Trump told a story about CNN host Van Jones urging him to press for a criminal justice reform bill. Trump then said this: “So I got it done and about a week later I saw Van Jones making a speech. And he was thanking everybody. I call my wife; I say, ‘Darling, come. I’m so proud of this. Come in, I’m sure he’s going to say nice things.’ He never mentioned my name. ‘I want to thank the Reverend Al Sharpton.’ Al Sharpton? I didn’t even know he was involved. ‘I want to thank…’ — people that I never even heard of. He was thanking people — he never mentioned my name. So I had somebody call him and say, just — ‘You don’t have to do that, but — if it’s so tough. Not fair. But, you know, you should do it.’ He apologized. He said he made a mistake.” — February 7 speech at North Carolina Opportunity Now Summit

Facts First: Jones said in October 2019, when Trump first uttered a version of this claim, that he has never made any such apology. He said it again this week: “Never happened,” he told us.

Jones has habitually given Trump credit for the First Step Act criminal justice reform law — including in a CNN appearance three weeks before Trump made the October claim, in which Jones said, “I think Trump has gotten too little credit for what he did on criminal justice reform.”

Jones told us in October: “I literally do not know what he’s talking about.” He added: “I have not apologized for not mentioning Trump because I’ve never not mentioned Trump. Why would I apologize for not doing something that I did?”

It’s worth noting that, in October, Trump said Jones’ offending comments had occurred “three weeks ago.” In the new version of the story, Trump put Jones’ comments much earlier — about a week after he signed the bill in December 2018.

You can read a full fact check of this claim here.

Special elections in North Carolina


“We just won two seats in North Carolina — two wonderful seats in North Carolina that were not supposed to be won. But I went and I made speeches, and we had rallies, and we did a great job and we won. We took two seats. Nobody writes about that. If we lost them, it would have been the biggest story of the year.” — February 6 speech on Senate impeachment acquittal

Facts First: It’s not true that both seats were “not supposed to be won.” While the race in North Carolina’s 9th District was considered competitive by pollsters and pundits, the race in North Carolina’s 3rd District was widely expected to be won easily by the Republican candidate, Greg Murphy.

Murphy was running in a district formerly held by the late Republican Rep. Walter Jones, who ran unopposed by the Democrats in the 2018 election. Trump had won the district by about 24 points in 2016.

Dan Bishop’s margin of victory

“We did a little bit of a rally for two guys that are very special. One of them is Dan Bishop…He campaigned and he didn’t choke. There was no choke. He had a lot of pressure, but he ended up — won by like five or six points. Wasn’t — it was like boring that evening. You were winning by too much. I thought it was going to be a lot closer than that, right?” — February 7 speech at North Carolina Opportunity Now Summit

Facts First: Bishop won the 2019 special congressional election in North Carolina’s 9th District by two percentage points, not “like five or six points.”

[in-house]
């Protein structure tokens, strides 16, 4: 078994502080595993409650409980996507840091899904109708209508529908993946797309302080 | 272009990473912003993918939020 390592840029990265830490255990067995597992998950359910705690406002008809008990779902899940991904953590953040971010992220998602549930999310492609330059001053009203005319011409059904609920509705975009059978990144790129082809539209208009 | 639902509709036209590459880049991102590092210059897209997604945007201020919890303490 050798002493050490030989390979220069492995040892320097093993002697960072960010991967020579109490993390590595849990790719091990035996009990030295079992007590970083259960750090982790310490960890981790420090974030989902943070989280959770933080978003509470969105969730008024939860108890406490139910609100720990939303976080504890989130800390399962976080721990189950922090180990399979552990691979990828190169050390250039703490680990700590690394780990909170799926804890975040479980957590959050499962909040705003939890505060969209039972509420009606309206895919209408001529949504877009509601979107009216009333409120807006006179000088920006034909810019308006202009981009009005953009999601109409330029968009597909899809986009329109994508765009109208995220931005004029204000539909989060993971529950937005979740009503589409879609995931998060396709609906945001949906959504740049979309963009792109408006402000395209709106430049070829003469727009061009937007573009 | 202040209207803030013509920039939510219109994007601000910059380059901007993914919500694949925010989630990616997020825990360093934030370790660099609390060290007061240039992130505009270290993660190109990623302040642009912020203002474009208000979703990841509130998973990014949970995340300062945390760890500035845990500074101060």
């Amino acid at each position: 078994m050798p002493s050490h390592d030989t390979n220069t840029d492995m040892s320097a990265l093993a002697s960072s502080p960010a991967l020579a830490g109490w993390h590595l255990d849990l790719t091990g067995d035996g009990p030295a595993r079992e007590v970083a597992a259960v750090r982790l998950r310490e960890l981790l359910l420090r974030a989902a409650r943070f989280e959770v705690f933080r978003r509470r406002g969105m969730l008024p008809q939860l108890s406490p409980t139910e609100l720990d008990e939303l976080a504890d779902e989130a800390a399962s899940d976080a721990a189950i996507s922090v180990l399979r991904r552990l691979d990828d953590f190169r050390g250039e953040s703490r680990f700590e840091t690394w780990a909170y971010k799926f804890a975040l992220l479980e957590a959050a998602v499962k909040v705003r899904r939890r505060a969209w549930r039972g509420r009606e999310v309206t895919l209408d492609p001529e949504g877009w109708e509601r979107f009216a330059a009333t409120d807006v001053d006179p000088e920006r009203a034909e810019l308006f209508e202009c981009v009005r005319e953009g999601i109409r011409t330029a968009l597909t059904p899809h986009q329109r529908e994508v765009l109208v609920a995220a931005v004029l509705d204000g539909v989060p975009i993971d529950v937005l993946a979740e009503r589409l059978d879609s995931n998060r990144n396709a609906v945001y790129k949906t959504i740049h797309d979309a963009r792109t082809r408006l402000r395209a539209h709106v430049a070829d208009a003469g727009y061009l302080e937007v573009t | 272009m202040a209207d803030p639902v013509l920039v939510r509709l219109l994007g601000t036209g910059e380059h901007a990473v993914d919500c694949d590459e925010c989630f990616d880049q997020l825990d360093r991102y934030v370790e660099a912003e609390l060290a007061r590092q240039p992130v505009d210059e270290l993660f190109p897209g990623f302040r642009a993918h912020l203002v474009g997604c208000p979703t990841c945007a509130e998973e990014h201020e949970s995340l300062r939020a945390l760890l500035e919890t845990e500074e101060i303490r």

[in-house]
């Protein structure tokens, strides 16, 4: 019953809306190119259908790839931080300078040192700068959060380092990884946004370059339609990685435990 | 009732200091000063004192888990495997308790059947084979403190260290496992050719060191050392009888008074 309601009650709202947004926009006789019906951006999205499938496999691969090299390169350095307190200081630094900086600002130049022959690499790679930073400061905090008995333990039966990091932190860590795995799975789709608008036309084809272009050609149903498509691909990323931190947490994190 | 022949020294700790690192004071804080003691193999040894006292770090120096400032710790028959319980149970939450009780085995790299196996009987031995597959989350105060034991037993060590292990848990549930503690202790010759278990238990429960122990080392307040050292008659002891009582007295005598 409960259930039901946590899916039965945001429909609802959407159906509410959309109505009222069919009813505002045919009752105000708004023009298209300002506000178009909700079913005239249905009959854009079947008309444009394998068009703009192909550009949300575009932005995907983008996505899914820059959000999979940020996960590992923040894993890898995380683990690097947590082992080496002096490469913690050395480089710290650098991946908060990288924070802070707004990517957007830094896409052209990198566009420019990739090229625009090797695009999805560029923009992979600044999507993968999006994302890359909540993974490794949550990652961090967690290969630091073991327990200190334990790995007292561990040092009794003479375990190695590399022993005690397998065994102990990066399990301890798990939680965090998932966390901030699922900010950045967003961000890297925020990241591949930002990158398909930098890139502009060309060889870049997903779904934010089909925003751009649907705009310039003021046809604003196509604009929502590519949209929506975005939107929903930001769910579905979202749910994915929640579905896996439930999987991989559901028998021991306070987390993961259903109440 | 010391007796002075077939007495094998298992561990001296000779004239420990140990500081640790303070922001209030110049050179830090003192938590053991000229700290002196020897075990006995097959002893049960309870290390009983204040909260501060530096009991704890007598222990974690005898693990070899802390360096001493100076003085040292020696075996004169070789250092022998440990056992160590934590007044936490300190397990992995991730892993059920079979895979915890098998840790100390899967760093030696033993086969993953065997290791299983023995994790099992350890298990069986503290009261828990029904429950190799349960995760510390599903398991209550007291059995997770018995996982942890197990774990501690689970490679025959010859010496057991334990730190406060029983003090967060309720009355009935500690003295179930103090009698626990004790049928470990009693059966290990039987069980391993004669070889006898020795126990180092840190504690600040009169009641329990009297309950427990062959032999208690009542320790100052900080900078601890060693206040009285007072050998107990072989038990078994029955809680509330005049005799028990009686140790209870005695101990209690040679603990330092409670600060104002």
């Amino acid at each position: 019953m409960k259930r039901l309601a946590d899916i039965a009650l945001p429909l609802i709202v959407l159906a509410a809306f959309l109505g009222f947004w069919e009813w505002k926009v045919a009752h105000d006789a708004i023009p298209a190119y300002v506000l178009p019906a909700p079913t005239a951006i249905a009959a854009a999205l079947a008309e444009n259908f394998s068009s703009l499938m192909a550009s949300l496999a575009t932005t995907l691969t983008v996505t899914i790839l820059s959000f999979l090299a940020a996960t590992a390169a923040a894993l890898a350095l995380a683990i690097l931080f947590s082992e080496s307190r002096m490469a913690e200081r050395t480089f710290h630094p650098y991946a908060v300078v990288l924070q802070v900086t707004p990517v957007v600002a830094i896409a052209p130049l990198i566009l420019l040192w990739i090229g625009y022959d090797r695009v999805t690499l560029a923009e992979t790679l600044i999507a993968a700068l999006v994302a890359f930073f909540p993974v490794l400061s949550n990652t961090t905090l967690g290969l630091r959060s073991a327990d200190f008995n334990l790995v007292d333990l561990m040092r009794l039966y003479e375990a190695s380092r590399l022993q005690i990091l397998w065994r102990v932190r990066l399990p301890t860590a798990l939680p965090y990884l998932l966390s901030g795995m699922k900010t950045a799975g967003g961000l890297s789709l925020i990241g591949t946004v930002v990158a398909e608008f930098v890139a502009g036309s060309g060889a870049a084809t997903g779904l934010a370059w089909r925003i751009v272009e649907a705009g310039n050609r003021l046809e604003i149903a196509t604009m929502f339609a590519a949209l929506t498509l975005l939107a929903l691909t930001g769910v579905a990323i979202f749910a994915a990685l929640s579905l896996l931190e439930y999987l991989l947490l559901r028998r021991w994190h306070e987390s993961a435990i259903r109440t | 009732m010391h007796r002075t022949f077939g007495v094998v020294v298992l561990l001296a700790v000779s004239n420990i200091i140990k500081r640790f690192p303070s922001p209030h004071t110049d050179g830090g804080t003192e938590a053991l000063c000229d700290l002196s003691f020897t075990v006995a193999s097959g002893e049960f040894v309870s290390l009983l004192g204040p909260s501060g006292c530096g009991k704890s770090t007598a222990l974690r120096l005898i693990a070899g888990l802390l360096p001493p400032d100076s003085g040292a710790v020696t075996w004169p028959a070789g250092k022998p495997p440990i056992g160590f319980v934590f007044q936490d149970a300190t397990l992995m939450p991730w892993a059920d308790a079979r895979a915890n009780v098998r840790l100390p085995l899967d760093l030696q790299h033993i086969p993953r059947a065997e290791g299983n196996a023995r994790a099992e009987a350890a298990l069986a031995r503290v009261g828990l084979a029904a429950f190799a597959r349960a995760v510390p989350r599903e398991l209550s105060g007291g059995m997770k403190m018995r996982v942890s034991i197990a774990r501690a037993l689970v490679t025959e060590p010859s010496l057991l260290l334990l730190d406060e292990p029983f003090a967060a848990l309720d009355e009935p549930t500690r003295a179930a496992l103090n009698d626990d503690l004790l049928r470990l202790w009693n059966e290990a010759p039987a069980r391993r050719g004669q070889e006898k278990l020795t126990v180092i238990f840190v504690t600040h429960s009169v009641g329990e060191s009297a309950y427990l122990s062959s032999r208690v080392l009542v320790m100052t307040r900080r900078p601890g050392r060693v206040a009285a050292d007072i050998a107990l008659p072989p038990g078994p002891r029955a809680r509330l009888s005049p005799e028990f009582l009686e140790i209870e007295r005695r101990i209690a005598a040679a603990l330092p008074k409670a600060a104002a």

Greg Murphy’s margin of victory

“And this guy — it was pretty even, and I think he won by 28 points, right? It was like — Greg Murphy.” — February 7 speech at North Carolina Opportunity Now Summit

Facts First: Murphy won the special election in North Carolina’s 3rd District by 24.3 percentage points, not 28 points, and there was no sign the race had been “pretty even.” A late poll had Murphy leading by 11 points.

Right to Try

The effort to pass Right to Try

Trump twice touted the Right to Try law he signed in 2018. In one case, he said people had been trying to pass such a law for 50 years. In the other case, he said it was 45 years.

Facts First: There had not been a 45-year or 50-year effort to get a federal Right to Try law, which aims to make it easier for terminally ill patients to access medications that have not been granted final approval. Trump signed the bill in 2018; similar laws have been passed at the state level only since 2014, after the Goldwater Institute, a libertarian think tank, began pushing for them.

“I have no idea what ‘they’ve been trying to get’ for 44 years,” Alison Bateman-House, assistant professor of medical ethics at New York University’s Langone Health, said in response to a previous version of Trump’s claim. “The Right to Try law was a creation of the Goldwater Institute, and it first became state law in 2014 (in Colorado), relatively soon after it was first conceived of.”

The situation before Right to Try

“You have people that are terminally ill. If they have money, they go to Asia, they go to Europe, they go all over the world looking for help. If they don’t have money, they go home and they die, and what we did is a thing called Right to Try. People sign something and they don’t hold the country responsible.” — January 28 campaign rally in Wildwood, New Jersey

Facts First: It is not true that terminally ill patients who did not have the money to travel would simply have to go home and die until Trump signed a Right to Try law in 2018.

Prior to the law, patients did have to ask the federal government for permission to access experimental medications — but the government almost always said yes. Scott Gottlieb, who served as Trump’s FDA commissioner until April, told Congress in 2017 that the FDA had approved 99% of patient requests. “Emergency requests for individual patients are usually granted immediately over the phone and non-emergency requests are generally processed within a few days,” he testified.

Source link


Please enter your comment!
Please enter your name here